Lowrie out four to six weeks with leg injury
Castro also examined but Astros hopeful he can return within week
SAN DIEGO -- Astros shortstop Jed Lowrie was relieved to learn Tuesday he wouldn't need to undergo surgery, though the diagnosis wasn't all good news. Lowrie was examined by a team doctor in Houston and told he will be out four to six weeks with a nerve injury in his right leg.
Lowrie suffered the injury trying to make a force at second base Saturday night in San Francisco. He was stretching to take a throw from second baseman Jose Altuve when Giants outfielder Gregor Blanco slid into Lowrie's leg. Blanco's foot pinned Lowrie's leg, and he sprained his ankle and twisted his knee.
"When I look at the replay and the way my ankle and knee were contorted, the fact I didn't need surgery is a good thing," he said. "We'll just take it day by day."
Lowrie's injury is to the peroneal nerve, which is a branch of the sciatic nerve and supplies movement and sensation to the lower leg. He will be on crutches and wear a protective brace for at least a week before beginning rehab exercises.
"From what the doctor told me, I'll just have to wear the brace for a week or two and let the ligament tighten back up and then start the rehab process," Lowrie said.
Lowrie was hitting .253 with a club-best 14 homers and 36 RBIs through 80 games and losing him is a big blow to an Astros team that had batted just .201 in the previous 15 games before Tuesday.
Marwin Gonzalez, a Rule 5 pick last December, will get most of the playing time at shortstop for now, but general manager Jeff Luhnow hasn't ruled out going outside the organization for shortstop help.
"He's done a good job and we're certainly thankful we have him, but we need to consider other options, whether it's bringing up somebody else from Triple-A or looking outside the organization," Luhnow said. "At this point it could go faster, but four to six [weeks] is what we're expecting."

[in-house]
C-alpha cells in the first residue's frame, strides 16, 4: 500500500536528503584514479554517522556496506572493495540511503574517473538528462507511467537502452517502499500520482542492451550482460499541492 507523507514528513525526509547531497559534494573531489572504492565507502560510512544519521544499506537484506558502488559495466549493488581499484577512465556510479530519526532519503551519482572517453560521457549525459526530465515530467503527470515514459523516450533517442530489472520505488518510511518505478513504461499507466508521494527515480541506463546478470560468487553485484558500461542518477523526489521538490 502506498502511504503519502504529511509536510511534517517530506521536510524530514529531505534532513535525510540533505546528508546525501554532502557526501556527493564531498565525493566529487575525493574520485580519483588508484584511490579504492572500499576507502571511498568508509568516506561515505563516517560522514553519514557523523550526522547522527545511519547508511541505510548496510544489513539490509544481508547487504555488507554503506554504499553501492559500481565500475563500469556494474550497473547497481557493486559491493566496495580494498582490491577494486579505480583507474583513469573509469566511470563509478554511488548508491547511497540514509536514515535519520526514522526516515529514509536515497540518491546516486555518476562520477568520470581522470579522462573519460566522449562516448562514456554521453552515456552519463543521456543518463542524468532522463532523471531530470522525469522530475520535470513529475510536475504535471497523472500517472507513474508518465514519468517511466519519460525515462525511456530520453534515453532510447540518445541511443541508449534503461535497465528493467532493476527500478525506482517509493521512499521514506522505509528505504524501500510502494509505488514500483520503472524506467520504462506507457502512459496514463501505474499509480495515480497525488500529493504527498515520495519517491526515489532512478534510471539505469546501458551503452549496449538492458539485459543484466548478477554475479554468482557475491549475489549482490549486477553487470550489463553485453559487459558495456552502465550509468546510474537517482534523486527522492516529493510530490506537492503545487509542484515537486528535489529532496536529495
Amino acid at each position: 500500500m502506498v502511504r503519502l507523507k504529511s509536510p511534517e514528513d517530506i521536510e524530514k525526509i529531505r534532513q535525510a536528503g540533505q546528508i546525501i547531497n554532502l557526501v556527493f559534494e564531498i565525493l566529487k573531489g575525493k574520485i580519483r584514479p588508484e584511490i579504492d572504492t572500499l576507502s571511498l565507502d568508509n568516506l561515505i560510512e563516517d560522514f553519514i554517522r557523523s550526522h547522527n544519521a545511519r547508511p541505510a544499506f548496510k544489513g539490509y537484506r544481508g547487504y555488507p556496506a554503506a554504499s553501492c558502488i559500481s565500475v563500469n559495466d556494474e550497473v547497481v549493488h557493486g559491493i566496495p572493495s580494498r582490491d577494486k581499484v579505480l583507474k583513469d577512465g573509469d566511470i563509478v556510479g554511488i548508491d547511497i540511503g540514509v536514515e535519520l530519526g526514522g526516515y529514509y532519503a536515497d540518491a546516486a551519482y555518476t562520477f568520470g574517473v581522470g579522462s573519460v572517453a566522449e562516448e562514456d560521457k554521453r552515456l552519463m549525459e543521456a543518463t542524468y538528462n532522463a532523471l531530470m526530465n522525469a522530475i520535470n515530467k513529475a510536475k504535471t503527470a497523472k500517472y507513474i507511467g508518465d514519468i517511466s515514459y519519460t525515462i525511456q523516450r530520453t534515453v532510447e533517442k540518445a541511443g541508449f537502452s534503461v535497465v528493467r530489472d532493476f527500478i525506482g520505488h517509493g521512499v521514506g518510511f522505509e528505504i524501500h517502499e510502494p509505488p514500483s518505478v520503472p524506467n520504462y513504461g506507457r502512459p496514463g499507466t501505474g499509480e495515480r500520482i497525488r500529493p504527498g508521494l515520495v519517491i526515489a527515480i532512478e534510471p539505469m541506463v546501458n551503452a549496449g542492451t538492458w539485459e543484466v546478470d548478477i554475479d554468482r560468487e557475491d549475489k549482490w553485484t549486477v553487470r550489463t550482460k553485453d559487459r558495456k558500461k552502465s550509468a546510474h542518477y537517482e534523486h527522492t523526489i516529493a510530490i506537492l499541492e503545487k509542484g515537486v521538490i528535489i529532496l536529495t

Lowrie has spent time on the disabled list in each of the last four seasons, including this year, when he injured his thumb in Spring Training. He hurt his shoulder last year in a collision with Red Sox teammate Carl Crawford and missed time in 2010 with mononucleosis.
"I've never approached it as being frustrating," he said. "There's nothing I could have done any differently. I was playing the game and trying to get an out. I just have to get it better and get back out there."
Meanwhile, catcher Jason Castro, who was also played on the disabled list on Sunday (retroactive to July 8), had his ailing right knee examined Tuesday in Houston. Astros manager Brad Mills said Castro's knee is still swollen and shows some meniscus damage, but Luhnow remains hopeful Castro can return with a week.
"We're still hopeful it's going to be a short-term situation and he can come back when he's eligible and shortly after," Luhnow said. "We'll know more in the next couple of days."
Castro, who missed all of last season after undergoing ACL surgery on his right knee, was hitting .254 with two homers and 20 RBIs in 20 games this year but had begun to experience some soreness in the knee.